Virginia Rugai, chair of the City Council’s energy and environment committee, wanted to clarify an important point for the record Tuesday before aldermen began reviewing a proposal to allow the reuse of soil and rubble dug up in city construction projects.

While it was true the measure had been tabled three times before, and while it was true that its vehement opponents on all sides of the political spectrum had said all sorts of bad things about it (dubbing it “the toxic dirt ordinance”), and while it was true that some of those opponents had bombarded members of the committee with automated phone calls, Rugai insisted that delays in passing the proposal had nothing to do with political pressure, as a certain unnamed reporter had written.

Rugai said that last month she had decided on her accord that the plan needed a fourth round of revisions in order to satisfy her colleagues and make sure community leaders across Chicago wouldn’t be freaked out or angry that the council had passed something that critics dubbed—quite incorrectly, mind you—“the toxic dirt ordinance.”

“I had decided to hold this long before our offices received hundreds of robocalls using inflammatory language,” she declared. “I’d asked for revisions long before those calls came. I just wanted to make a note of that.”

With the note made, Rugai and other committee members were able to proceed with the business at hand: making sure the proposal had finally been rewritten in such a way that aldermen wouldn’t be blamed if people in their wards ever got pissed off about it again.

After all, the aldermen didn’t need to be persuaded that the plan, crafted and pushed by the Daley administration, had lots of advantages. It would cut down on the emissions of trucks that now have to take construction-generated dirt to landfills downstate, and on trucks that bring replacement dirt from rural areas to the city. It would preserve landfill space. It would save money.

Unfortunately, after generations of heavy industrial activity, Chicago’s soil is almost always contaminated with something. Environmental officials say that doesn’t mean it’s dangerous to reuse, especially if it’s going to be piled under a new road or sewer line. And under this plan anything that would end up on the site of a school or park would undergo testing to make sure it met the strictest state pollution standards . . .

But what if people see that the city technically allows the reuse of soil that contains even tiny amounts of harmful chemicals? Will they understand that those trace amounts are “safe” according to federal and state guidelines? Or could this become campaign fodder, or simply the source of those more routine community uproars that are such a pain in the ass for aldermen?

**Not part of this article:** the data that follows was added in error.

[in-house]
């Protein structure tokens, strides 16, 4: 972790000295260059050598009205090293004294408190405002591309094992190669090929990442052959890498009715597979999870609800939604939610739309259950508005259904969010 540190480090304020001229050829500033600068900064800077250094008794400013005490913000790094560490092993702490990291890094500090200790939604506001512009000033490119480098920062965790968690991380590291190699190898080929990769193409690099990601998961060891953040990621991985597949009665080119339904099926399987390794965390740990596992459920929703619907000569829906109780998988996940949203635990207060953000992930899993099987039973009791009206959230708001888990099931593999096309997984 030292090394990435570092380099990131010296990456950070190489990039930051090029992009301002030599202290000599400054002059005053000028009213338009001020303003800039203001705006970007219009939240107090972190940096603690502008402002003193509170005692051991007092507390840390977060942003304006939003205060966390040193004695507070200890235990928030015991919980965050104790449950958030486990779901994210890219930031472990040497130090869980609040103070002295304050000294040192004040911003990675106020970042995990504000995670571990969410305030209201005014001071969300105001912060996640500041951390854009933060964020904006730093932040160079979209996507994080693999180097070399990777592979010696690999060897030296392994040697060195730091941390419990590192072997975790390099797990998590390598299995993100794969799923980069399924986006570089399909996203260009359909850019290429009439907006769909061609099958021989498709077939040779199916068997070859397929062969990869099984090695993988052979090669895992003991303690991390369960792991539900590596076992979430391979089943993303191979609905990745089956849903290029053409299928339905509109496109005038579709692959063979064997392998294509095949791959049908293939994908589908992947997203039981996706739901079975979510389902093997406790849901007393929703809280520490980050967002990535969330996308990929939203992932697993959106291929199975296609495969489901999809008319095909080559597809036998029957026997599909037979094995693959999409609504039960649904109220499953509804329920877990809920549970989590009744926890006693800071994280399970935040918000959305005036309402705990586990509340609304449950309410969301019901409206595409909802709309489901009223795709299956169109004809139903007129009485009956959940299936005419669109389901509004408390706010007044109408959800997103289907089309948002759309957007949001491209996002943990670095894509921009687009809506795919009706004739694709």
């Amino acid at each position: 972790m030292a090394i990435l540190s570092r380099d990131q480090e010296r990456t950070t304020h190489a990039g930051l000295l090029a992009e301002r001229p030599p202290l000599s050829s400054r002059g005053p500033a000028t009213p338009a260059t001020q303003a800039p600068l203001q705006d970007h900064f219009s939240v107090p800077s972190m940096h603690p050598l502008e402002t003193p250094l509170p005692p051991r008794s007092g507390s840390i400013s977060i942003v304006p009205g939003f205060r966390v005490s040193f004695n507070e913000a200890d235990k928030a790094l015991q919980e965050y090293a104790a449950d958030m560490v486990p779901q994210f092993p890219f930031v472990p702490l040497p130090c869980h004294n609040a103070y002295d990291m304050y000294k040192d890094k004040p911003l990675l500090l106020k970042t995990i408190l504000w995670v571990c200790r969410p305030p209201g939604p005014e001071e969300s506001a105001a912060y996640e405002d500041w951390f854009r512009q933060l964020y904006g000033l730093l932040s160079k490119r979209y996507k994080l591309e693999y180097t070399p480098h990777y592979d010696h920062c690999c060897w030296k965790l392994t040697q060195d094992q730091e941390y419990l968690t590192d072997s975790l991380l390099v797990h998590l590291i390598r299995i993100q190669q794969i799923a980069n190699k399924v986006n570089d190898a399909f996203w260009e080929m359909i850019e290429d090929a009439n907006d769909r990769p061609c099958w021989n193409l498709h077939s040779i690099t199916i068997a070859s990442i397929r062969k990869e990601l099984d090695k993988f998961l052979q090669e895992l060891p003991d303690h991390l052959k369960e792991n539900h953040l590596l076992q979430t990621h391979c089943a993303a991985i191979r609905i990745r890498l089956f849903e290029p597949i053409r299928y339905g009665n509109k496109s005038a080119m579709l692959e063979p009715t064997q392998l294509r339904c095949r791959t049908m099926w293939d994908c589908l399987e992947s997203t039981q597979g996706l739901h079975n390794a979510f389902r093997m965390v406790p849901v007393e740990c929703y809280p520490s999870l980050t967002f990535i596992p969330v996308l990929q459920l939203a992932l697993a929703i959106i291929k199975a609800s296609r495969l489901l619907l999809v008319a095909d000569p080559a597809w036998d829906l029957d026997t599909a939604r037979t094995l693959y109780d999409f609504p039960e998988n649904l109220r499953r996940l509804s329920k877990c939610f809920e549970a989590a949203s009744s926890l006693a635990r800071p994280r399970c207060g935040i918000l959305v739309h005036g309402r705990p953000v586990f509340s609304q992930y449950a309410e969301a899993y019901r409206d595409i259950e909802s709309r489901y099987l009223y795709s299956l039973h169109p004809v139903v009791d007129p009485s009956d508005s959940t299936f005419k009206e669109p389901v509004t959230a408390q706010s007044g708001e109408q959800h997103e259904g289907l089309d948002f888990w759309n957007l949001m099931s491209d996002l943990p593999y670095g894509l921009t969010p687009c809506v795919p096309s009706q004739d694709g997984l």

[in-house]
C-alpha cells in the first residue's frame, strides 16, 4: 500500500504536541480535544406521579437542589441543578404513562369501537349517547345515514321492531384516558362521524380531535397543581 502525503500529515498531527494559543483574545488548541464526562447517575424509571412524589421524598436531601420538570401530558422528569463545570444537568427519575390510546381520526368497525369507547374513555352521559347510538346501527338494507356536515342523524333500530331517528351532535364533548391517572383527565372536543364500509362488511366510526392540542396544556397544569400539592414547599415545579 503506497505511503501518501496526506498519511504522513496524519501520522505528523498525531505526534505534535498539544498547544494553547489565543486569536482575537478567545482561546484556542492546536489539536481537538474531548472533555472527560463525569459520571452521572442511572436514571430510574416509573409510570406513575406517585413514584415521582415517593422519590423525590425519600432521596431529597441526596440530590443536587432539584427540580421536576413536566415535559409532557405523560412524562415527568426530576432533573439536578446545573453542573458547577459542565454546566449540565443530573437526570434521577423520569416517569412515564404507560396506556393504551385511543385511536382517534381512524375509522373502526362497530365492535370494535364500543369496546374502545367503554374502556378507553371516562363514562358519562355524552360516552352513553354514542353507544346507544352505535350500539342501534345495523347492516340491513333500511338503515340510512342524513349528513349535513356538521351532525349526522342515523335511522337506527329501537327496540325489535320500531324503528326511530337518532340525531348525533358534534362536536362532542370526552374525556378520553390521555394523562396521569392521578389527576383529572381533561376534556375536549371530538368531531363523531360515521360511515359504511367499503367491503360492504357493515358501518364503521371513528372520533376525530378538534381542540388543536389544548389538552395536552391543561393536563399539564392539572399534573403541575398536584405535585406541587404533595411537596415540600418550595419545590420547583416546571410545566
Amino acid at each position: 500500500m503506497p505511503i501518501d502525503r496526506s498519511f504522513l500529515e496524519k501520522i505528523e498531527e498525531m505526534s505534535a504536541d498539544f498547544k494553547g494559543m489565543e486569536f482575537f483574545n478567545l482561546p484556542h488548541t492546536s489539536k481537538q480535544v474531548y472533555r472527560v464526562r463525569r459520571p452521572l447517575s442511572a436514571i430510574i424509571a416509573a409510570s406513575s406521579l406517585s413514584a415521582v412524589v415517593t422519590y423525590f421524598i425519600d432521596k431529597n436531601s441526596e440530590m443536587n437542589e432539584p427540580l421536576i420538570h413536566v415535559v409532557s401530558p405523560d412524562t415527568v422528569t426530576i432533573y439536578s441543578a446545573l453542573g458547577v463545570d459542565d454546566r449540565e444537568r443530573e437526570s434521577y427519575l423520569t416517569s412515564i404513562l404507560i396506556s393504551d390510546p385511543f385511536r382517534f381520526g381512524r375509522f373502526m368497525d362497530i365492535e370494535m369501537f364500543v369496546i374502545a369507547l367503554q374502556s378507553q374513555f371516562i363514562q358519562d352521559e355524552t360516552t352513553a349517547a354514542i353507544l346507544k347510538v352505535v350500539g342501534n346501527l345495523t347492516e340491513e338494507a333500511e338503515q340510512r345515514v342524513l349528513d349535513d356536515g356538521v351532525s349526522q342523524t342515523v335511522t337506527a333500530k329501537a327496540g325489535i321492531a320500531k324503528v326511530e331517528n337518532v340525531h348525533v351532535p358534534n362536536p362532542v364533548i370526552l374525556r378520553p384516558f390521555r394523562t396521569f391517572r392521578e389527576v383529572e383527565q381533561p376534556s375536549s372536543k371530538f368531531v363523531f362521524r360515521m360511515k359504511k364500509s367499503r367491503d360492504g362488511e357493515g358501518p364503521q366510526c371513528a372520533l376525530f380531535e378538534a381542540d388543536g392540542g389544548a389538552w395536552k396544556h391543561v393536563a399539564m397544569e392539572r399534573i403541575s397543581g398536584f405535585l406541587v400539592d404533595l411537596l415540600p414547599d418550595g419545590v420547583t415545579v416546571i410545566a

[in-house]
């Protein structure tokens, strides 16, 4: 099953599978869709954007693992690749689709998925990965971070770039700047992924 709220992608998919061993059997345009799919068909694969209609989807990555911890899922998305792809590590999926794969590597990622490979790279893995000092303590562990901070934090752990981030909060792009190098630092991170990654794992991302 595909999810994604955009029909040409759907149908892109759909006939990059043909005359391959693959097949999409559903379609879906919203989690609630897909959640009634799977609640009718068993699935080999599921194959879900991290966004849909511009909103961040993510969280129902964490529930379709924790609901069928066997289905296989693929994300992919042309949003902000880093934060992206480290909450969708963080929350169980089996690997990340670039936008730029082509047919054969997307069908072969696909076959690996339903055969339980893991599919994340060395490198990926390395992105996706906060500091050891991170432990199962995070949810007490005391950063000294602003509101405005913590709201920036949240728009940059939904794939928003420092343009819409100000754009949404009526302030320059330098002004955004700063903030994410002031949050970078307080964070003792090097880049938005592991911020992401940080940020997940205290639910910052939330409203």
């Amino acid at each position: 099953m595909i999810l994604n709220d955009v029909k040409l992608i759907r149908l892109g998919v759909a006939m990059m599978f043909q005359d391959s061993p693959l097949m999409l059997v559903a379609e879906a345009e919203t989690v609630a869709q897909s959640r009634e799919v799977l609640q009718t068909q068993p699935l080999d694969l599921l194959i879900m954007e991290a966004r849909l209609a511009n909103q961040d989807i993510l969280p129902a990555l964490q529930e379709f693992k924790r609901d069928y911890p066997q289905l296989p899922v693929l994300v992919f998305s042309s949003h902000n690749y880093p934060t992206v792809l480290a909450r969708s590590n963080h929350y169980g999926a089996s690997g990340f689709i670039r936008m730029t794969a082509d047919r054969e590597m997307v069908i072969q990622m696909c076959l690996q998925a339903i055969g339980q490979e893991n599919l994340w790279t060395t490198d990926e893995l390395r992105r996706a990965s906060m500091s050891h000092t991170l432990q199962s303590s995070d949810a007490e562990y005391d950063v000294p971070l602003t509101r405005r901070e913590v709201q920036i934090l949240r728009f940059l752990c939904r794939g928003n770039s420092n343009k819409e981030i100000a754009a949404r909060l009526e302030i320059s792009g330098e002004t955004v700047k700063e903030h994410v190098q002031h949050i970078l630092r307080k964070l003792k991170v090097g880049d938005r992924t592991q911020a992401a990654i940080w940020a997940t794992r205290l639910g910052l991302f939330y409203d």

Suzanne Malec-McKenna, commissioner of the city’s environment department, noted that the latest version of the ordinance ensures that aldermen have the chance to veto any particular plan to reuse soil or rubble in their wards–an addition made in response to concerns raised in earlier discussions of the ordinance. Playing the lawyer that he is, alderman Ed Burke insisted the language be stronger and more specific.

Just when it seemed that might do the trick, a representative for the Illinois EPA noted that there was a typo in the ordinance. It was no big deal—a number had to be changed so that the plan didn’t accidentally allow dangerous levels of arsenic in soil used in parks or school grounds.

Aldermen found this rather disconcerting.

“If we ever face an opponent and they find out that we allowed the transfer of arsenic into our wards, we are going to get it,” Burke said. “I want to know before soil with arsenic or perc is transferred into my ward. Can you imagine what would happen if a PTA or local park council got wind of this?”

Burke, of course, hasn’t faced an opponent in 38 years, but he appeared genuinely indignant at the idea that dangerous chemicals exist, that some of his proposals to try to curtail them had never advanced in the City Council, and that any of this could stir up trouble on the home front. “Has anyone been through this with a fine-toothed comb?” he asked Malec-McKenna. “The devil really is in the details.”

She assured him that it had been combed repeatedly and reiterated that passing it was critical. “This has been a long process, but we think this type of investment of time is absolutely worth it. Other cities are watching us to see what we do on this issue.”

“You should also be willing to hear objections from aldermen,” Burke informed her. He insisted on several more wording changes and a law department review of portions of the ordinance. Since she didn’t want the matter held again, Malec-McKenna had no choice but to agree to everything he said.

Then Burke got up and left.

In his absence, the committee passed the measure on the condition that the administration add the changes he’d suggested. It will probably be approved by the full council Wednesday.